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I just watched a TED video by Dan Pink on the science of motivation. He makes the case that there is a huge gap between what science knows about motivation and what companies do. Over and over again, study after study prove that the carrot and stick model of rewards and punishment are not effective.

Actually, he says they are effective in the kind of work where the tasks are specific and known, where all you do is follow the predetermined steps to accomplish the work. But in work that requires some creative thinking, or some unknown process or outcome, then the reward model actually makes performance worse.

The new model, that is most effective for the kind of right brain work we do, revolves around three principles: Autonomy, Mastery, and Purpose.

Autonomy:  The urge to direct our own lives.

Mastery:  The desire to get better and better at something that matters.

Purpose:  The yearning to do what we do in the service of something larger than ourselves.

Makes sense to me. I’m realizing more and more that this is the kind of work environment model where I would flourish.

And I would venture to guess that a lot of you would too.

Check out the presentation at http://www.ted.com/talks/dan_pink_on_motivation.html

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5 Comments

  1. I’m going to try to implement this in our homeschooling environment this year, because regardless of the assignments that need to be checked off, creativity is what I’d prefer to nurture.

    • That’s great, Leslie. I’m glad you found something useful (again 🙂

      Yes, I can really resonate with this concept because I am currently in a position where I’m feeling less autonomy than I’d like. It appears that when you go higher in the corporate leadership ranks, there’s even more of “do what the boss says” attitude, not less. It’s kind of a shame, because there are lots brilliant people not being allowed to reach their full potential or use their own minds to make great things happen.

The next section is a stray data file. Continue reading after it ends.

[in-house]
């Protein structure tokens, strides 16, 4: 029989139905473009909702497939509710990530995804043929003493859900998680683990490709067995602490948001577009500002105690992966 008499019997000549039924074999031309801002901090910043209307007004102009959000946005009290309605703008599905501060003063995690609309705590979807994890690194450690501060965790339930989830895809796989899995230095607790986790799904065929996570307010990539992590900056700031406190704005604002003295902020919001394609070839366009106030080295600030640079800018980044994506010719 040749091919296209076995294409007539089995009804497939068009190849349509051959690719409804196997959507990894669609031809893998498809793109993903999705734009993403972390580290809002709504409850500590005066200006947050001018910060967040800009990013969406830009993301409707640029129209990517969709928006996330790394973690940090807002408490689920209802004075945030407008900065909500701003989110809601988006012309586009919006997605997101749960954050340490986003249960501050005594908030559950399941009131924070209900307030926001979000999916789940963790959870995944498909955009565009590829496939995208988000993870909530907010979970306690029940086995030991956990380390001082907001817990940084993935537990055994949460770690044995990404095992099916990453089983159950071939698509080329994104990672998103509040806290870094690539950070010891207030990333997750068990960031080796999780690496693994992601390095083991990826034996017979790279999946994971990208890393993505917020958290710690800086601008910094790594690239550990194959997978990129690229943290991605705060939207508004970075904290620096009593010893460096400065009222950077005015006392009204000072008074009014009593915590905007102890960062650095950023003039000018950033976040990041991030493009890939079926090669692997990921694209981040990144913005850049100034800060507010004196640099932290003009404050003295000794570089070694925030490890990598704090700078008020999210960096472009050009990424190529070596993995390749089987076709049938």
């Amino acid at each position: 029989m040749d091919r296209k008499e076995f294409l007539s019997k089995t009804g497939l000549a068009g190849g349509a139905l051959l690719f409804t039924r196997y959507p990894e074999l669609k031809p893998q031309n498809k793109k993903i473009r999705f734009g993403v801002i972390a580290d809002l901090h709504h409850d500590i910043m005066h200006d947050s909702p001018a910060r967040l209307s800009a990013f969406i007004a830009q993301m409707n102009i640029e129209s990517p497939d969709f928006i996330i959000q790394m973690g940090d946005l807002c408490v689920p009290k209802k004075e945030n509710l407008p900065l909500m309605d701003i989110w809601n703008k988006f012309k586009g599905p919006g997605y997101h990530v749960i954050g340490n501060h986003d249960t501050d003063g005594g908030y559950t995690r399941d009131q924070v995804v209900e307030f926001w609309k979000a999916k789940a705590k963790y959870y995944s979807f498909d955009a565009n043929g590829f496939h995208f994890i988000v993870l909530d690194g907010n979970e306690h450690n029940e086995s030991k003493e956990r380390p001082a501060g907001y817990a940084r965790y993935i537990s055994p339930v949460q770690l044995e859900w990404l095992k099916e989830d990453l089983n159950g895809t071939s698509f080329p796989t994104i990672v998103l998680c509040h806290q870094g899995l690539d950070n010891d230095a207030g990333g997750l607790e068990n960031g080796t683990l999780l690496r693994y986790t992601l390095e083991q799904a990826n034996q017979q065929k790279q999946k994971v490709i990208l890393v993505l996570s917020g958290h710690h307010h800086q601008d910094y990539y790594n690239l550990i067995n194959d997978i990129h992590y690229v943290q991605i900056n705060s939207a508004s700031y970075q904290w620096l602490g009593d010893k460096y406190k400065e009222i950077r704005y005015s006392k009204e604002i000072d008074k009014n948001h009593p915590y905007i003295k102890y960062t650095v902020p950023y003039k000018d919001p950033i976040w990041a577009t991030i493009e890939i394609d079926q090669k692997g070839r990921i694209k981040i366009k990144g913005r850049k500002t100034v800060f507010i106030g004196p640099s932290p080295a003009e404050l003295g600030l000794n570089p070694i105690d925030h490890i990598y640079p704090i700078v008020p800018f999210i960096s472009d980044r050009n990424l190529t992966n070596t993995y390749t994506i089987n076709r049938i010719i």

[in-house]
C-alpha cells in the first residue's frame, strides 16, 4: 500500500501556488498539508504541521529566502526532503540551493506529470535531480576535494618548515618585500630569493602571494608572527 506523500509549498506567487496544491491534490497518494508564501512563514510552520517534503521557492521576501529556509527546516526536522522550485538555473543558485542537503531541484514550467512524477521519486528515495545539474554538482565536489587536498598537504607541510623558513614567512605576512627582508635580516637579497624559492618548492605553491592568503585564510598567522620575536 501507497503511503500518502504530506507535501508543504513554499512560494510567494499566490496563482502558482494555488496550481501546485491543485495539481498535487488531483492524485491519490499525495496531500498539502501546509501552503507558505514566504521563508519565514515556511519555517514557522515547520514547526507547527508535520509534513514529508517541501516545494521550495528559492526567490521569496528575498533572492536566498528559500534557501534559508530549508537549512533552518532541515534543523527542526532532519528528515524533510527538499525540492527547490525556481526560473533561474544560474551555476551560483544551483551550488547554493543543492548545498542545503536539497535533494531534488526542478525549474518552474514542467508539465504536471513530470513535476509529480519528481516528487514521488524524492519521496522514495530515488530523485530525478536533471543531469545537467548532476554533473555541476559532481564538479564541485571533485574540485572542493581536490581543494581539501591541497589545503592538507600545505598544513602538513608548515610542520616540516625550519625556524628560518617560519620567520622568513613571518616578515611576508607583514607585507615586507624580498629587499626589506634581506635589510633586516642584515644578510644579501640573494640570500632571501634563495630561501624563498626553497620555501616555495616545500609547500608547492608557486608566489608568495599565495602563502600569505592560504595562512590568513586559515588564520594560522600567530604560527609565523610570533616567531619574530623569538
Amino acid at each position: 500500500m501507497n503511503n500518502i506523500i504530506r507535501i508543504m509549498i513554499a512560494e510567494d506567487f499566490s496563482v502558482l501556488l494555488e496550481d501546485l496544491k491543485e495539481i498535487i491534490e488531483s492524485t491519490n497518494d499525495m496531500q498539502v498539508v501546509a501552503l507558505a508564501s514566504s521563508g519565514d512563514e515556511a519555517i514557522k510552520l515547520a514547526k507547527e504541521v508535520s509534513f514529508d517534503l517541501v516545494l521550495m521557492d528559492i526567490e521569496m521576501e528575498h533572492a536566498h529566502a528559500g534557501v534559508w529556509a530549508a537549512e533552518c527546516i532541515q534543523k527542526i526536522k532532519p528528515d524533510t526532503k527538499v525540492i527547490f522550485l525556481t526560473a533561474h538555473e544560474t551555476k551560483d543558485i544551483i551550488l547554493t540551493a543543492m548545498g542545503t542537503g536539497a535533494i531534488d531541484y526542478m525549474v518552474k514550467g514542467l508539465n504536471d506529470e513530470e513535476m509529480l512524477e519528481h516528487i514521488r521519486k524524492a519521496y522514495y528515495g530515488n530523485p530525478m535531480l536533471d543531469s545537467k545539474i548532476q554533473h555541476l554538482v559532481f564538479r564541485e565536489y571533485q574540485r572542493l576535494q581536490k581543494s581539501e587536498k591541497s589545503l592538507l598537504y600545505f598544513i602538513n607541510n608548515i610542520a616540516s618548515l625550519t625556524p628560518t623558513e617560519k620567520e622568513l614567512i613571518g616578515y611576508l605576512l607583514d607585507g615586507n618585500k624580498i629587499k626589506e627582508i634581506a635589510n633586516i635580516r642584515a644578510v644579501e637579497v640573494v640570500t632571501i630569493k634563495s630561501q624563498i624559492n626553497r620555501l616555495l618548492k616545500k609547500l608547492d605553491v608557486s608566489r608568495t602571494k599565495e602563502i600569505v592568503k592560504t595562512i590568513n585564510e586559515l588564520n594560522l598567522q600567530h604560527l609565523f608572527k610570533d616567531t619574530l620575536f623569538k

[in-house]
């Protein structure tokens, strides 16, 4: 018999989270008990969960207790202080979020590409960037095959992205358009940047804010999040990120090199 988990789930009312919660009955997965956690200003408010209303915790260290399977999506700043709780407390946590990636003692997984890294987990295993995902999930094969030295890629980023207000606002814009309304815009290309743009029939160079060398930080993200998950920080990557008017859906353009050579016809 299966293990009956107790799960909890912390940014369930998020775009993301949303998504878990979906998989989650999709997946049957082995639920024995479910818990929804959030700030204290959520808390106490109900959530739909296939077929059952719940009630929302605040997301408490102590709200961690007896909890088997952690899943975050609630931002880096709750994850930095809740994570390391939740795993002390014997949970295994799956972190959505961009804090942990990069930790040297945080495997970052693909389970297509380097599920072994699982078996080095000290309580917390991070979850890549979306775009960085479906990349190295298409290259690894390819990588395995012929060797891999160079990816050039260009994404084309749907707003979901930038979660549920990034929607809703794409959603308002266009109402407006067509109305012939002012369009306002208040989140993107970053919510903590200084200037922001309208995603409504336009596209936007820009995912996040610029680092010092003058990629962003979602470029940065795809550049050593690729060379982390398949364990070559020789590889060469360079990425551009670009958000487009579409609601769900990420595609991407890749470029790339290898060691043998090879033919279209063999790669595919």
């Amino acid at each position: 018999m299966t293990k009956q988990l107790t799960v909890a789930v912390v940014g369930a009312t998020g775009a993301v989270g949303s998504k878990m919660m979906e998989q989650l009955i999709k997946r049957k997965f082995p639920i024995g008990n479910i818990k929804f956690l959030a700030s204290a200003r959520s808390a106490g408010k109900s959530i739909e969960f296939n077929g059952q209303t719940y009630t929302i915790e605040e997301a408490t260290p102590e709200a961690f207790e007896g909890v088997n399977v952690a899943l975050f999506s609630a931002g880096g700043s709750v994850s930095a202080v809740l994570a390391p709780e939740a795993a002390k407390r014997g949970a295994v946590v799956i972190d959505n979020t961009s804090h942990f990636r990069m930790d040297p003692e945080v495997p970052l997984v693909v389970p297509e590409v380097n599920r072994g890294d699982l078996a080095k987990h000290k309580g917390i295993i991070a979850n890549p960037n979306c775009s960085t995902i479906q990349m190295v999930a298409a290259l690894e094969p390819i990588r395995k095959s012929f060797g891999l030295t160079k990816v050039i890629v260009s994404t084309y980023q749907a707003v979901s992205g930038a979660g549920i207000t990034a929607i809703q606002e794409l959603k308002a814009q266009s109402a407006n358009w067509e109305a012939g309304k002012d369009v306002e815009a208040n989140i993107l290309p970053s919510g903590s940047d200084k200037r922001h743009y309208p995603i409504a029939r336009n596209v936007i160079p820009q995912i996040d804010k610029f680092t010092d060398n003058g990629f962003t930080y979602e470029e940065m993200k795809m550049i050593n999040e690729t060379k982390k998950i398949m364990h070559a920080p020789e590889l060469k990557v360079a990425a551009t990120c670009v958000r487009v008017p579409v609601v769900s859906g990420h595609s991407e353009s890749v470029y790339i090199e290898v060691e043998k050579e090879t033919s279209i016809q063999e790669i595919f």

I’m glad you plan to create the kind of autonomous environment that helps people develop themselves and allows them to use their ingenuity. That takes real leadership.

      Good Luck!

  2. Autonomy is truly important, the need to take control of your own life and be accountable for it is absolutely the first step. When we feel trapped and depressed, it’s so much easier to blame it on your circumstances.But the very act of deciding you have a choice – when you realise YOU are really the one in charge – then you can start driving the boat and “getting out of the wake” as Dr Wayne Dyer says so brilliantly. Great post, thanks!

    • Thanks Natalie. Your comment has helped me take a more proactive approach to my autonomy. Instead of wishing ‘the boss’ gave me more, I need to use whatever level of autonomy I have to create the circumstances that will allow me to have more. I am in charge.

      I have actually grown up with this concept constantly taught to me by my father. He always had sayings like, “There are no ‘have to’s’ only ‘choose to’s’.” And he was a big fan of Dr. Wayne Dyer back in the ’80’s. So I am very familiar with his work.

      But even though I know it, I still need reminders every once in a while. Thanks.


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